"Begin the morning by saying to thyself, I shall meet with the busy-body, the ungrateful, arrogant, deceitful, envious, unsocial. All these things happen to them by reason of their ignorance of what is good and evil. But I who have seen the nature of the good that it is beautiful, and of the bad that it is ugly, and the nature of him who does wrong, that it is akin to me, not only of the same blood or seed, but that it participates in the same intelligence and the same portion of the divinity, I can neither be injured by any of them, for no one can fix on me what is ugly, nor can I be angry with my kinsman, nor hate him, For we are made for co-operation, like feet, like hands, like eyelids, like the rows of the upper and lower teeth. To act against one another then is contrary to nature; and it is acting against one another to be vexed and to turn away."
"Remember how long thou hast been putting off these things, and how often thou hast received an opportunity from the gods, and yet dost not use it. Thou must now at last perceive of what universe thou art a part, and of what administrator of the universe thy existence is an efflux, and that a limit of time is fixed for thee, which if thou dost not use for clearing away the clouds from thy mind, it will go and thou wilt go, and it will never return."
"...why should a man have any apprehension about the change and dissolution of all the elements? For it is according to nature, and nothing is evil which is according to nature."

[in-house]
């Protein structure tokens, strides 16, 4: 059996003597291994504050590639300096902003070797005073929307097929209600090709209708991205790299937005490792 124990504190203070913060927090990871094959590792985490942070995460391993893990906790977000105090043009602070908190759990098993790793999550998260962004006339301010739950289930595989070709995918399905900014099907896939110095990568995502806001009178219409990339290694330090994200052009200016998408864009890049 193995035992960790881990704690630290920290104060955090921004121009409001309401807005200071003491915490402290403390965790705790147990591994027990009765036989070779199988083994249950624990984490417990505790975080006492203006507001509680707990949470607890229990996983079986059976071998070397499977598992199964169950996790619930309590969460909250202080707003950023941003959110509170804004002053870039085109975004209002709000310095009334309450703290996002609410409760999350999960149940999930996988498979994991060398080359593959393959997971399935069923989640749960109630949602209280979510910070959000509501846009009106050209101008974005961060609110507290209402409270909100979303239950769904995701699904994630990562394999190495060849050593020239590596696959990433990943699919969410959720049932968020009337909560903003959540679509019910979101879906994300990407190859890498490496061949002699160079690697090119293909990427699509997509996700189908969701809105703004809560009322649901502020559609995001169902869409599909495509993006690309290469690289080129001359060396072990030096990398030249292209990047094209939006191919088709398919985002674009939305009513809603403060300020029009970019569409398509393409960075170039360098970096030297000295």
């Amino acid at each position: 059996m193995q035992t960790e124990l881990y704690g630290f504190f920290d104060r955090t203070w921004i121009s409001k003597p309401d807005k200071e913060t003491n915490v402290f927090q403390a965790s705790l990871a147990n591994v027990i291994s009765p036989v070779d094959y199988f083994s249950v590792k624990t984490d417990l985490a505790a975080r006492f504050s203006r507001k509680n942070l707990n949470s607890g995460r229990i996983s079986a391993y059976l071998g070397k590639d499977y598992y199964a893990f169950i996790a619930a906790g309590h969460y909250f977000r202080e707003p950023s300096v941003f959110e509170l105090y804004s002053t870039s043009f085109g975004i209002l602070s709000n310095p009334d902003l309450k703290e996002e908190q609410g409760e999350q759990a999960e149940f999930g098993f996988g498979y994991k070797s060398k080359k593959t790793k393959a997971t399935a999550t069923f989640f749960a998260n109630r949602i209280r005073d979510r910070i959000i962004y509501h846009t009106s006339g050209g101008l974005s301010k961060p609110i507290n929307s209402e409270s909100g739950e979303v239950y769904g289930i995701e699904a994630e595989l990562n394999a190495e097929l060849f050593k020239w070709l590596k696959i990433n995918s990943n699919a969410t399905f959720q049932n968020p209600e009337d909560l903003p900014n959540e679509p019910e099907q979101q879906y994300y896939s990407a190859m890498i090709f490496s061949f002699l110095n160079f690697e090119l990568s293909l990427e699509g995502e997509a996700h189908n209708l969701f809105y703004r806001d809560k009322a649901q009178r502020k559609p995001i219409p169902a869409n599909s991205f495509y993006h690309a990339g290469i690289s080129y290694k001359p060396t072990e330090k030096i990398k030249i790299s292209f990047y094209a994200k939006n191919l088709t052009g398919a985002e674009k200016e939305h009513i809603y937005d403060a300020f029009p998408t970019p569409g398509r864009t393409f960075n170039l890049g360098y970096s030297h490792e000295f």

"They know not how many things are signified by the words stealing, sowing, buying, keeping quiet, seeing what ought to be done; for this is not effected by the eyes, but by another kind of vision."
"If thou workest at that which is before thee, following right reason seriously, vigorously, calmly, without allowing anything else to distract thee, but keeping thy divine part pure, as if thou shouldst be bound to give it back immediately; if thou holdest to this, expecting nothing, fearing nothing, but satisfied with thy present activity according to nature, and with heroic truth in every word and sound which thou utterest, thou wilt live happy. And there is no man who is able to prevent this."
"Take away thy opinion, and then there is taken away the complaint, 'I have been harmed.' Take away the complaint, 'I have been harmed,' and the harm is taken away."
"Do not act as if thou wert going to live ten thousand years. Death hangs over thee. While thou livest, while it is in thy power, be good."
"How much trouble he avoids who does not look to see what his neighbour says or does or thinks, but only to what he does himself, that it may be just and pure."
"Be like the promontory against which the waves continually break, but it stands firm and tames the fury of the water around it."